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Training

What Body Parts Should I Workout Together?

We all have our lifting preferences, whether it be training a single muscle group at a time, a few at a time, half of them in a workout, or even all of them in a single workout.

Each strategy has its benefits depending on what you are training for, but this article will be focused on one type of lifter in the gym. The lifter in question is the individual who has about six months or more of experience and wants to maximize strength and size gains as a natural.

Six months is the magic number here because in these first few months of training your CNS will be adapting to your exercise routine rapidly and effectively, most commonly known as beginner gains.

In this period you can do almost any combination of exercises and lifts in the gym and make progress. After six months (some are lucky enough to make it to a year) you have to focus on variables such as frequency, volume, and progressive overload to make new gains in strength and size.

This lifter who has to concentrate more on the categories listed above usually have to narrow down the amount of lifting strategies that will benefit them the most.

In this article, we will talk about what this has to do with working out multiple muscle groups together and how to do it correctly to maximize growth.

What strategy should a natural lifter use?

Putting proper diet aside, controlling how often you workout a certain muscle group (frequency), how many reps and sets you do for each group (volume), and constantly adding reps/sets/weight in some way every workout (progressive overload), is the success story for all natural lifters who have reached their maximum potential.

What this means is, certain lifting strategies are simply not up to all these requirements to help you reach your goals efficiently.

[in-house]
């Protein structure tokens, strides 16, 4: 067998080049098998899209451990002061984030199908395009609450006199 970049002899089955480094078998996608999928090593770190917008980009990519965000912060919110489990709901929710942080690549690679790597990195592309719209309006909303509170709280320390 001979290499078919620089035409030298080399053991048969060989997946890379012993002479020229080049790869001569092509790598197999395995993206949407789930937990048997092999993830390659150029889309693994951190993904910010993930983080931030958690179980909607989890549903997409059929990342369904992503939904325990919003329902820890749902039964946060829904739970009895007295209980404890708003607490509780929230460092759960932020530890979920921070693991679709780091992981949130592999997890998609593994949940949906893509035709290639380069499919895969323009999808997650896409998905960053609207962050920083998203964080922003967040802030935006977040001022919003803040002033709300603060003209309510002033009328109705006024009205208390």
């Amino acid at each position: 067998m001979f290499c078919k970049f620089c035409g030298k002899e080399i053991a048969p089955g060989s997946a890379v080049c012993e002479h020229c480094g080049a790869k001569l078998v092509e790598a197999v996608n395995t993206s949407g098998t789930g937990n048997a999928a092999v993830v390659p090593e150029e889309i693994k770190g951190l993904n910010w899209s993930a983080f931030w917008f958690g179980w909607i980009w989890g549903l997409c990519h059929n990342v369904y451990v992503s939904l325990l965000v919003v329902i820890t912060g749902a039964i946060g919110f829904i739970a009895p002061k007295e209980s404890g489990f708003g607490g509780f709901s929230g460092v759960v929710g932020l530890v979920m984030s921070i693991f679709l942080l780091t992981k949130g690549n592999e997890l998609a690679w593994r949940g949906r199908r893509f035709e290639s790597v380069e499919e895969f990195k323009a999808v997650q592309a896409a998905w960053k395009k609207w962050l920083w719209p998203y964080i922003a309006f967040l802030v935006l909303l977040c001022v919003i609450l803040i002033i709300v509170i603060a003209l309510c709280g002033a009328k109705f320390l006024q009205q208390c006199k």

The first to go is the single muscle group a day routine (which includes biceps and triceps in one day, but not leg day). The reasoning behind this is that your muscles are usually fresh to be worked out every 48-72 hours (even if you still have soreness). Working out a muscle group out once a week is basically wasting this potential to use them more often and double your gains (also known as a higher frequency).

The next to go is the full body and upper/lower splits. While you are working out each group a few times a week, these splits don’t allow for enough volume with each muscle group (unless you spend 3 hours at the gym). Not to mention they are so taxing that you usually have to take a day or two between each workout before you can do it again.

So where does that leave us with? You guessed it, working out a few muscle groups in a single workout! Exercising two or three muscle groups a day allows you to hit them more than once a week (which is a much better frequency), as well as get in enough exercises for each (which is much better of a volume load), and finally allows you to practice progressive overload in every training session.

So, what muscle groups should I workout together?

So now that we know what training strategy is best suited for natural lifters trying to get bigger and stronger, we can finally start to talk about the title of this article and answer the big question.

The most frequently used strategy to split up your muscle groups for training is known as P/P/L, or push/pull/legs. A rather simple way to structure a routine, it revolves around the idea of working out complementary muscle groups that have the same movement pattern on the same day.

An example push workout would contain chest workouts, tricep workouts, and shoulder workouts, as all the associated exercises are some form of pushing weight away from you. A pull day would be all back and bicep exercises, as these muscle groups pull weight towards your body.